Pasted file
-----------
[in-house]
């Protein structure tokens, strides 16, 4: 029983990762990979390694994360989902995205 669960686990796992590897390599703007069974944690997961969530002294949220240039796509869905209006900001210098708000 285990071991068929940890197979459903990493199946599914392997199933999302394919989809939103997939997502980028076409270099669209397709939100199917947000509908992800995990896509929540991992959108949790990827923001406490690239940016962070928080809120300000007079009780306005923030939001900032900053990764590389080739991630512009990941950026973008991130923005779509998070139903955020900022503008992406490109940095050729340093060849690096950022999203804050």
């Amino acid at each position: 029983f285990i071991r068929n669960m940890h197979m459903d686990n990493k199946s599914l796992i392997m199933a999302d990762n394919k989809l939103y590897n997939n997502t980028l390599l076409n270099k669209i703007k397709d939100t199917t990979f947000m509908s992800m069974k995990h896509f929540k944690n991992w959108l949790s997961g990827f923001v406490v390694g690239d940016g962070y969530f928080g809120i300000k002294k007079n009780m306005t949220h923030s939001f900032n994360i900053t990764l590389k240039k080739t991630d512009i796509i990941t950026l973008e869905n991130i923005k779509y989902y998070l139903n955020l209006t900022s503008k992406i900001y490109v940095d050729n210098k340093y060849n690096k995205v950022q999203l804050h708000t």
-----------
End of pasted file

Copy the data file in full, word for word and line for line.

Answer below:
[in-house]
């Protein structure tokens, strides 16, 4: 029983990762990979390694994360989902995205 669960686990796992590897390599703007069974944690997961969530002294949220240039796509869905209006900001210098708000 285990071991068929940890197979459903990493199946599914392997199933999302394919989809939103997939997502980028076409270099669209397709939100199917947000509908992800995990896509929540991992959108949790990827923001406490690239940016962070928080809120300000007079009780306005923030939001900032900053990764590389080739991630512009990941950026973008991130923005779509998070139903955020900022503008992406490109940095050729340093060849690096950022999203804050």
């Amino acid at each position: 029983f285990i071991r068929n669960m940890h197979m459903d686990n990493k199946s599914l796992i392997m199933a999302d990762n394919k989809l939103y590897n997939n997502t980028l390599l076409n270099k669209i703007k397709d939100t199917t990979f947000m509908s992800m069974k995990h896509f929540k944690n991992w959108l949790s997961g990827f923001v406490v390694g690239d940016g962070y969530f928080g809120i300000k002294k007079n009780m306005t949220h923030s939001f900032n994360i900053t990764l590389k240039k080739t991630d512009i796509i990941t950026l973008e869905n991130i923005k779509y989902y998070l139903n955020l209006t900022s503008k992406i900001y490109v940095d050729n210098k340093y060849n690096k995205v950022q999203l804050h708000t």